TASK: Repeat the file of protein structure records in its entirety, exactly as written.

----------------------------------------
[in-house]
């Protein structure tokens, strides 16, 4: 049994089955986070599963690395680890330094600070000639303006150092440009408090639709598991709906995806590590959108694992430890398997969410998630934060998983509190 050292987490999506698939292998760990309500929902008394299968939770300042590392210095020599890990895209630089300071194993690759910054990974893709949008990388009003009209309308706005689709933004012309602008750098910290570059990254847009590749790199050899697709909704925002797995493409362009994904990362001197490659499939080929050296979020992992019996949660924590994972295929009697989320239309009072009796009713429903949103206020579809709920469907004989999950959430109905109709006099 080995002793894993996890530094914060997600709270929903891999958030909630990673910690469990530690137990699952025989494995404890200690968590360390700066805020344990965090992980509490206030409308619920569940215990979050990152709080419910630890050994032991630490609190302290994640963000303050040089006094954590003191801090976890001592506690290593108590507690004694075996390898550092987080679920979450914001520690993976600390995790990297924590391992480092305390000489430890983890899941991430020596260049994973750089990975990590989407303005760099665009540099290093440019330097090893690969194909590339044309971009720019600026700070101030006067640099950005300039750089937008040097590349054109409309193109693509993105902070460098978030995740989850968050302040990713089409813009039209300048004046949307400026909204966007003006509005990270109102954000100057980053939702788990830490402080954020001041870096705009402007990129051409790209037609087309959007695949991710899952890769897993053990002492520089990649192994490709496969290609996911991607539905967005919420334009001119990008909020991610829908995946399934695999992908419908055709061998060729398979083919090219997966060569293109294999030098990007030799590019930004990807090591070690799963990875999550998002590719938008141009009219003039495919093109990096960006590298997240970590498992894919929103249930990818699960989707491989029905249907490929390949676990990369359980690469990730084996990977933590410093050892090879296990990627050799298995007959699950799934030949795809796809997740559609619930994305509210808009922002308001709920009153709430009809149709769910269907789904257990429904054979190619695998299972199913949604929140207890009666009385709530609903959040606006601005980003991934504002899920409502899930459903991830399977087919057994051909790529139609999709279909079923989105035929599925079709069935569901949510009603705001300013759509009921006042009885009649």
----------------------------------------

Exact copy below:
[in-house]
């Protein structure tokens, strides 16, 4: 049994089955986070599963690395680890330094600070000639303006150092440009408090639709598991709906995806590590959108694992430890398997969410998630934060998983509190 050292987490999506698939292998760990309500929902008394299968939770300042590392210095020599890990895209630089300071194993690759910054990974893709949008990388009003009209309308706005689709933004012309602008750098910290570059990254847009590749790199050899697709909704925002797995493409362009994904990362001197490659499939080929050296979020992992019996949660924590994972295929009697989320239309009072009796009713429903949103206020579809709920469907004989999950959430109905109709006099 080995002793894993996890530094914060997600709270929903891999958030909630990673910690469990530690137990699952025989494995404890200690968590360390700066805020344990965090992980509490206030409308619920569940215990979050990152709080419910630890050994032991630490609190302290994640963000303050040089006094954590003191801090976890001592506690290593108590507690004694075996390898550092987080679920979450914001520690993976600390995790990297924590391992480092305390000489430890983890899941991430020596260049994973750089990975990590989407303005760099665009540099290093440019330097090893690969194909590339044309971009720019600026700070101030006067640099950005300039750089937008040097590349054109409309193109693509993105902070460098978030995740989850968050302040990713089409813009039209300048004046949307400026909204966007003006509005990270109102954000100057980053939702788990830490402080954020001041870096705009402007990129051409790209037609087309959007695949991710899952890769897993053990002492520089990649192994490709496969290609996911991607539905967005919420334009001119990008909020991610829908995946399934695999992908419908055709061998060729398979083919090219997966060569293109294999030098990007030799590019930004990807090591070690799963990875999550998002590719938008141009009219003039495919093109990096960006590298997240970590498992894919929103249930990818699960989707491989029905249907490929390949676990990369359980690469990730084996990977933590410093050892090879296990990627050799298995007959699950799934030949795809796809997740559609619930994305509210808009922002308001709920009153709430009809149709769910269907789904257990429904054979190619695998299972199913949604929140207890009666009385709530609903959040606006601005980003991934504002899920409502899930459903991830399977087919057994051909790529139609999709279909079923989105035929599925079709069935569901949510009603705001300013759509009921006042009885009649």